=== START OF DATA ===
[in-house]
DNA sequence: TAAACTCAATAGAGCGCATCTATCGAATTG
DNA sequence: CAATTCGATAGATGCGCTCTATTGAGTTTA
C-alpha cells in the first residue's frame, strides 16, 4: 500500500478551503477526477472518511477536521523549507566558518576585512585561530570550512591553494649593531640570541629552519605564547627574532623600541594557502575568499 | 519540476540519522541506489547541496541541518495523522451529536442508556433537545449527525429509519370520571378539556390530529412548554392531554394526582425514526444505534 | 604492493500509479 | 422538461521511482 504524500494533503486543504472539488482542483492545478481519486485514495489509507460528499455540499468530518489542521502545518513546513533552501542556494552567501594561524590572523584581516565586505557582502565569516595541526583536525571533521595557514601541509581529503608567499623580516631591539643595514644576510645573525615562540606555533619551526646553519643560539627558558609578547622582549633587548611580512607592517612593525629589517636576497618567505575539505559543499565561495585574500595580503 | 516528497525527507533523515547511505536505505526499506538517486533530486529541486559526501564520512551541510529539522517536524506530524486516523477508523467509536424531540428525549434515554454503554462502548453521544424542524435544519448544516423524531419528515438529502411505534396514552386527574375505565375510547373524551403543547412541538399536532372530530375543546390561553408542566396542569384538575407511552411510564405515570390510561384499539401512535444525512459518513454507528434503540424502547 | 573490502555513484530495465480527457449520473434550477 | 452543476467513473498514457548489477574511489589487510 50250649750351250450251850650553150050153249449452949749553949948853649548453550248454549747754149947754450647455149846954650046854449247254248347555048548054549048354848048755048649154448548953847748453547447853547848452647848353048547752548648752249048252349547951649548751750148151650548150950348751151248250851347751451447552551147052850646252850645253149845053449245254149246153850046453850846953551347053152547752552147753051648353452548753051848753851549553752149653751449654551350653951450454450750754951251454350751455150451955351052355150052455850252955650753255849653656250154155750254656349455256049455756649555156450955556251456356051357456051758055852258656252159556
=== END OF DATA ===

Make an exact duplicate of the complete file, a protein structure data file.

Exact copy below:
[in-house]
DNA sequence: TAAACTCAATAGAGCGCATCTATCGAATTG
DNA sequence: CAATTCGATAGATGCGCTCTATTGAGTTTA
C-alpha cells in the first residue's frame, strides 16, 4: 500500500478551503477526477472518511477536521523549507566558518576585512585561530570550512591553494649593531640570541629552519605564547627574532623600541594557502575568499 | 519540476540519522541506489547541496541541518495523522451529536442508556433537545449527525429509519370520571378539556390530529412548554392531554394526582425514526444505534 | 604492493500509479 | 422538461521511482 504524500494533503486543504472539488482542483492545478481519486485514495489509507460528499455540499468530518489542521502545518513546513533552501542556494552567501594561524590572523584581516565586505557582502565569516595541526583536525571533521595557514601541509581529503608567499623580516631591539643595514644576510645573525615562540606555533619551526646553519643560539627558558609578547622582549633587548611580512607592517612593525629589517636576497618567505575539505559543499565561495585574500595580503 | 516528497525527507533523515547511505536505505526499506538517486533530486529541486559526501564520512551541510529539522517536524506530524486516523477508523467509536424531540428525549434515554454503554462502548453521544424542524435544519448544516423524531419528515438529502411505534396514552386527574375505565375510547373524551403543547412541538399536532372530530375543546390561553408542566396542569384538575407511552411510564405515570390510561384499539401512535444525512459518513454507528434503540424502547 | 573490502555513484530495465480527457449520473434550477 | 452543476467513473498514457548489477574511489589487510 50250649750351250450251850650553150050153249449452949749553949948853649548453550248454549747754149947754450647455149846954650046854449247254248347555048548054549048354848048755048649154448548953847748453547447853547848452647848353048547752548648752249048252349547951649548751750148151650548150950348751151248250851347751451447552551147052850646252850645253149845053449245254149246153850046453850846953551347053152547752552147753051648353452548753051848753851549553752149653751449654551350653951450454450750754951251454350751455150451955351052355150052455850252955650753255849653656250154155750254656349455256049455756649555156450955556251456356051357456051758055852258656252159556